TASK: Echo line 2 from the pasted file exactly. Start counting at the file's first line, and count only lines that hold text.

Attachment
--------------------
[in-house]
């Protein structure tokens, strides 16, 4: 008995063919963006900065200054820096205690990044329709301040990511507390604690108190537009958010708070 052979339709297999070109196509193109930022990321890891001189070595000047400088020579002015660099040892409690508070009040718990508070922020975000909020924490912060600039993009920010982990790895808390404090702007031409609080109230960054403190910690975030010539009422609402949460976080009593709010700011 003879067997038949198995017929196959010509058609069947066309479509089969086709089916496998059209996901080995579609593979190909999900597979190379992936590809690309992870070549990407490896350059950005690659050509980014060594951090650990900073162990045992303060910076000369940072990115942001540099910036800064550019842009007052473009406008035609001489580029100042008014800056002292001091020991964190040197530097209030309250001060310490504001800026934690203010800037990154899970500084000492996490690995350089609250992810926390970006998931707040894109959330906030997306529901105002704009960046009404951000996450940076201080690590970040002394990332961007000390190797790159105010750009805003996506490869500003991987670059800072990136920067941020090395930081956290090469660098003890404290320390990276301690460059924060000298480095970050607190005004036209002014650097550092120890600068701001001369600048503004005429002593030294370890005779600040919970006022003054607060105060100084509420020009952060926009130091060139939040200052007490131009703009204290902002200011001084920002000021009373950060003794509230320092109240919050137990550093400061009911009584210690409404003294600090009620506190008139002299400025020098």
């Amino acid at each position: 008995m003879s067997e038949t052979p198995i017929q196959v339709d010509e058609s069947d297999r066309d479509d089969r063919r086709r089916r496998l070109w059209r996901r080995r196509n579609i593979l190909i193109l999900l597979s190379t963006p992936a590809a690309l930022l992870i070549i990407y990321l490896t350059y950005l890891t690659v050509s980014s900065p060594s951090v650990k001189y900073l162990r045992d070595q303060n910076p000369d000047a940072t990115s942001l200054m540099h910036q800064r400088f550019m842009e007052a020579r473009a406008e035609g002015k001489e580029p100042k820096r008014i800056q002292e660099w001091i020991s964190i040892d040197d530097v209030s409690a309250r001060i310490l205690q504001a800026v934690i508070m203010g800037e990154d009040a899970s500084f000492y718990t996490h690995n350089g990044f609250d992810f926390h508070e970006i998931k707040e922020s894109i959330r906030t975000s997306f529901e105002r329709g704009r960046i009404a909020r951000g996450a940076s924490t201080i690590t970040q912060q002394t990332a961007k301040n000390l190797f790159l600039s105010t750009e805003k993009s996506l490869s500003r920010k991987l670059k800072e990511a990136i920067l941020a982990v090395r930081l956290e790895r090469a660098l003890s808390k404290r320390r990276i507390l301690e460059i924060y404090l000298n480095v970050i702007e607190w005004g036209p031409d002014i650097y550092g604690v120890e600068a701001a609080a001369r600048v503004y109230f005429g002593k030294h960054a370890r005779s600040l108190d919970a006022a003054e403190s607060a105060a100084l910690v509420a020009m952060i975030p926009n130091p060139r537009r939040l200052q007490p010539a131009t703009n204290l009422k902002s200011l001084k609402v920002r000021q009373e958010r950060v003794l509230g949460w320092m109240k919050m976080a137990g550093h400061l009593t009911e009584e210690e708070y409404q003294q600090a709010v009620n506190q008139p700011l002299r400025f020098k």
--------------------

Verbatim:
């Protein structure tokens, strides 16, 4: 008995063919963006900065200054820096205690990044329709301040990511507390604690108190537009958010708070 052979339709297999070109196509193109930022990321890891001189070595000047400088020579002015660099040892409690508070009040718990508070922020975000909020924490912060600039993009920010982990790895808390404090702007031409609080109230960054403190910690975030010539009422609402949460976080009593709010700011 003879067997038949198995017929196959010509058609069947066309479509089969086709089916496998059209996901080995579609593979190909999900597979190379992936590809690309992870070549990407490896350059950005690659050509980014060594951090650990900073162990045992303060910076000369940072990115942001540099910036800064550019842009007052473009406008035609001489580029100042008014800056002292001091020991964190040197530097209030309250001060310490504001800026934690203010800037990154899970500084000492996490690995350089609250992810926390970006998931707040894109959330906030997306529901105002704009960046009404951000996450940076201080690590970040002394990332961007000390190797790159105010750009805003996506490869500003991987670059800072990136920067941020090395930081956290090469660098003890404290320390990276301690460059924060000298480095970050607190005004036209002014650097550092120890600068701001001369600048503004005429002593030294370890005779600040919970006022003054607060105060100084509420020009952060926009130091060139939040200052007490131009703009204290902002200011001084920002000021009373950060003794509230320092109240919050137990550093400061009911009584210690409404003294600090009620506190008139002299400025020098």